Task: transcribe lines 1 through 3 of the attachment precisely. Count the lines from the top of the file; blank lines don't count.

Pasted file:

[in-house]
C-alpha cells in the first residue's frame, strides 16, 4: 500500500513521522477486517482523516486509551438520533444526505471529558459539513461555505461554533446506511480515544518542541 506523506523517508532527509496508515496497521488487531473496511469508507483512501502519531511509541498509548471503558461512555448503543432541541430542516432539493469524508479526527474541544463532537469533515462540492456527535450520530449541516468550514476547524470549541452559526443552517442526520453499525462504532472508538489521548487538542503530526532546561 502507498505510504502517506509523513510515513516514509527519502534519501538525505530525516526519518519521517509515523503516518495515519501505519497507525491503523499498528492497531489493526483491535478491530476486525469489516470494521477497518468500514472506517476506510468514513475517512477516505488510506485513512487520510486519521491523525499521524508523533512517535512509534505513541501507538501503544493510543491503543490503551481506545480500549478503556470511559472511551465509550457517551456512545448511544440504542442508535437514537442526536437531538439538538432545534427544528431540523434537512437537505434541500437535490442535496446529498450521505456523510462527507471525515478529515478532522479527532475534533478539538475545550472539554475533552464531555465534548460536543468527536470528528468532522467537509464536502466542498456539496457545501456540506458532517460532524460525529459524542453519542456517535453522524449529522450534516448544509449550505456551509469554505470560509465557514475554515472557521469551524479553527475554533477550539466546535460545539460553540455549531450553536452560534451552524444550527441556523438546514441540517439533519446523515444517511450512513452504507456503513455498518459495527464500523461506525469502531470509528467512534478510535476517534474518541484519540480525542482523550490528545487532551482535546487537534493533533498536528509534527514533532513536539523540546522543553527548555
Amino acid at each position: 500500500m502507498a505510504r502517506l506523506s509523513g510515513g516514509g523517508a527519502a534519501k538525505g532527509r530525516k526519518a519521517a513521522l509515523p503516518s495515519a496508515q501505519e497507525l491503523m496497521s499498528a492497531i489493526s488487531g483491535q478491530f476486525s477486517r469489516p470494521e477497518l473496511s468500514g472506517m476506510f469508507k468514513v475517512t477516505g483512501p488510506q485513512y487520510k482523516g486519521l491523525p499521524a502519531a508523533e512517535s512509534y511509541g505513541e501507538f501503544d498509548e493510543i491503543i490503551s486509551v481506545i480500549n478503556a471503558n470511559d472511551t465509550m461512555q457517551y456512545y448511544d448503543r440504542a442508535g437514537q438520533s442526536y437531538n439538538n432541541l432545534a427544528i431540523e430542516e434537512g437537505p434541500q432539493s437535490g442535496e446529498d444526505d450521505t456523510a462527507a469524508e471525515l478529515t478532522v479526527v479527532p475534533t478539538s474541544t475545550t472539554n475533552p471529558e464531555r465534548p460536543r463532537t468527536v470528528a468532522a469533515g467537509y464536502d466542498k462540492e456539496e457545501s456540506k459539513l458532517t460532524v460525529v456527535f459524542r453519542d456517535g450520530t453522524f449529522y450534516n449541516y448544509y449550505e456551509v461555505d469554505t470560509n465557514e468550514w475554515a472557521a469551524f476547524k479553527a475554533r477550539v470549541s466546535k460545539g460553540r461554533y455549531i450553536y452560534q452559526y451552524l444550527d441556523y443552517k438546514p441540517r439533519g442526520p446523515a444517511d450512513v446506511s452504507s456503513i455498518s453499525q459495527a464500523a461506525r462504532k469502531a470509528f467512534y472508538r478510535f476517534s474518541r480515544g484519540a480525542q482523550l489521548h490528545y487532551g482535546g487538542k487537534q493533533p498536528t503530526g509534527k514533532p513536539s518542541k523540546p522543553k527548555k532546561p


[in-house]
C-alpha cells in the first residue's frame, strides 16, 4: 500500500513521522477486517482523516486509551438520533444526505471529558459539513461555505461554533446506511480515544518542541 506523506523517508532527509496508515496497521488487531473496511469508507483512501502519531511509541498509548471503558461512555448503543432541541430542516432539493469524508479526527474541544463532537469533515462540492456527535450520530449541516468550514476547524470549541452559526443552517442526520453499525462504532472508538489521548487538542503530526532546561 502507498505510504502517506509523513510515513516514509527519502534519501538525505530525516526519518519521517509515523503516518495515519501505519497507525491503523499498528492497531489493526483491535478491530476486525469489516470494521477497518468500514472506517476506510468514513475517512477516505488510506485513512487520510486519521491523525499521524508523533512517535512509534505513541501507538501503544493510543491503543490503551481506545480500549478503556470511559472511551465509550457517551456512545448511544440504542442508535437514537442526536437531538439538538432545534427544528431540523434537512437537505434541500437535490442535496446529498450521505456523510462527507471525515478529515478532522479527532475534533478539538475545550472539554475533552464531555465534548460536543468527536470528528468532522467537509464536502466542498456539496457545501456540506458532517460532524460525529459524542453519542456517535453522524449529522450534516448544509449550505456551509469554505470560509465557514475554515472557521469551524479553527475554533477550539466546535460545539460553540455549531450553536452560534451552524444550527441556523438546514441540517439533519446523515444517511450512513452504507456503513455498518459495527464500523461506525469502531470509528467512534478510535476517534474518541484519540480525542482523550490528545487532551482535546487537534493533533498536528509534527514533532513536539523540546522543553527548555
Amino acid at each position: 500500500m502507498a505510504r502517506l506523506s509523513g510515513g516514509g523517508a527519502a534519501k538525505g532527509r530525516k526519518a519521517a513521522l509515523p503516518s495515519a496508515q501505519e497507525l491503523m496497521s499498528a492497531i489493526s488487531g483491535q478491530f476486525s477486517r469489516p470494521e477497518l473496511s468500514g472506517m476506510f469508507k468514513v475517512t477516505g483512501p488510506q485513512y487520510k482523516g486519521l491523525p499521524a502519531a508523533e512517535s512509534y511509541g505513541e501507538f501503544d498509548e493510543i491503543i490503551s486509551v481506545i480500549n478503556a471503558n470511559d472511551t465509550m461512555q457517551y456512545y448511544d448503543r440504542a442508535g437514537q438520533s442526536y437531538n439538538n432541541l432545534a427544528i431540523e430542516e434537512g437537505p434541500q432539493s437535490g442535496e446529498d444526505d450521505t456523510a462527507a469524508e471525515l478529515t478532522v479526527v479527532p475534533t478539538s474541544t475545550t472539554n475533552p471529558e464531555r465534548p460536543r463532537t468527536v470528528a468532522a469533515g467537509y464536502d466542498k462540492e456539496e457545501s456540506k459539513l458532517t460532524v460525529v456527535f459524542r453519542d456517535g450520530t453522524f449529522y450534516n449541516y448544509y449550505e456551509v461555505d469554505t470560509n465557514e468550514w475554515a472557521a469551524f476547524k479553527a475554533r477550539v470549541s466546535k460545539g460553540r461554533y455549531i450553536y452560534q452559526y451552524l444550527d441556523y443552517k438546514p441540517r439533519g442526520p446523515a444517511d450512513v446506511s452504507s456503513i455498518s453499525q459495527a464500523a461506525r462504532k469502531a470509528f467512534y472508538r478510535f476517534s474518541r480515544g484519540a480525542q482523550l489521548h490528545y487532551g482535546g487538542k487537534q493533533p498536528t503530526g509534527k514533532p513536539s518542541k523540546p522543553k527548555k532546561p